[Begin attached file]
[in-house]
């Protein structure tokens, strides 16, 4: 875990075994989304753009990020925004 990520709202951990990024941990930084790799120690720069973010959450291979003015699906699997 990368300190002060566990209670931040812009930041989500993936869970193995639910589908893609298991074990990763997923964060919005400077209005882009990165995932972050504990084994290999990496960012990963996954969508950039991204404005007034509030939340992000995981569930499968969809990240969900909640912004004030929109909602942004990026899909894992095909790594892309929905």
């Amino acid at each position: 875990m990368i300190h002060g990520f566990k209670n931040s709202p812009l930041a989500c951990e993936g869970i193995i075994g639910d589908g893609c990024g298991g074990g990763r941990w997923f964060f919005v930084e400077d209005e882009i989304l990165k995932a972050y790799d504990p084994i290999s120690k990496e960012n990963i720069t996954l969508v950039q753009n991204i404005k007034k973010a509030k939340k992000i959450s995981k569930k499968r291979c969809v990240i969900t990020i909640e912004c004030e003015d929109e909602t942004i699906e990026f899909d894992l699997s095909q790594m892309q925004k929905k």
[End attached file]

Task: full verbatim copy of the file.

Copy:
[in-house]
């Protein structure tokens, strides 16, 4: 875990075994989304753009990020925004 990520709202951990990024941990930084790799120690720069973010959450291979003015699906699997 990368300190002060566990209670931040812009930041989500993936869970193995639910589908893609298991074990990763997923964060919005400077209005882009990165995932972050504990084994290999990496960012990963996954969508950039991204404005007034509030939340992000995981569930499968969809990240969900909640912004004030929109909602942004990026899909894992095909790594892309929905």
């Amino acid at each position: 875990m990368i300190h002060g990520f566990k209670n931040s709202p812009l930041a989500c951990e993936g869970i193995i075994g639910d589908g893609c990024g298991g074990g990763r941990w997923f964060f919005v930084e400077d209005e882009i989304l990165k995932a972050y790799d504990p084994i290999s120690k990496e960012n990963i720069t996954l969508v950039q753009n991204i404005k007034k973010a509030k939340k992000i959450s995981k569930k499968r291979c969809v990240i969900t990020i909640e912004c004030e003015d929109e909602t942004i699906e990026f899909d894992l699997s095909q790594m892309q925004k929905k």